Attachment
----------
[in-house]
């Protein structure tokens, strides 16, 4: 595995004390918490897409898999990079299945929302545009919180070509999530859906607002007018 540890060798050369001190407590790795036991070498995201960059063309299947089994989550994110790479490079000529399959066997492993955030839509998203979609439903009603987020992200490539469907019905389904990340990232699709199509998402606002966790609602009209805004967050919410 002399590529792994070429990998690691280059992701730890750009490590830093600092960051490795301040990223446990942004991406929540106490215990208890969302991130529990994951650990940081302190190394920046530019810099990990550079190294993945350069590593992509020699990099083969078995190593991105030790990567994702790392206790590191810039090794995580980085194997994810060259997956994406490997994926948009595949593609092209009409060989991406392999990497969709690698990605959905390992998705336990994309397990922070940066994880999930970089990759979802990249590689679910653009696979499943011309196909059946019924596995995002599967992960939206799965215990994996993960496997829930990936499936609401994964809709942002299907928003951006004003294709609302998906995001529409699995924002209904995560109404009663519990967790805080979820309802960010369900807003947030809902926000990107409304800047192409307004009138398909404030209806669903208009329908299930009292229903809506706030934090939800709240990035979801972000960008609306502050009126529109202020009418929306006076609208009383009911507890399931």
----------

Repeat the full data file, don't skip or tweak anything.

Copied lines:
[in-house]
């Protein structure tokens, strides 16, 4: 595995004390918490897409898999990079299945929302545009919180070509999530859906607002007018 540890060798050369001190407590790795036991070498995201960059063309299947089994989550994110790479490079000529399959066997492993955030839509998203979609439903009603987020992200490539469907019905389904990340990232699709199509998402606002966790609602009209805004967050919410 002399590529792994070429990998690691280059992701730890750009490590830093600092960051490795301040990223446990942004991406929540106490215990208890969302991130529990994951650990940081302190190394920046530019810099990990550079190294993945350069590593992509020699990099083969078995190593991105030790990567994702790392206790590191810039090794995580980085194997994810060259997956994406490997994926948009595949593609092209009409060989991406392999990497969709690698990605959905390992998705336990994309397990922070940066994880999930970089990759979802990249590689679910653009696979499943011309196909059946019924596995995002599967992960939206799965215990994996993960496997829930990936499936609401994964809709942002299907928003951006004003294709609302998906995001529409699995924002209904995560109404009663519990967790805080979820309802960010369900807003947030809902926000990107409304800047192409307004009138398909404030209806669903208009329908299930009292229903809506706030934090939800709240990035979801972000960008609306502050009126529109202020009418929306006076609208009383009911507890399931």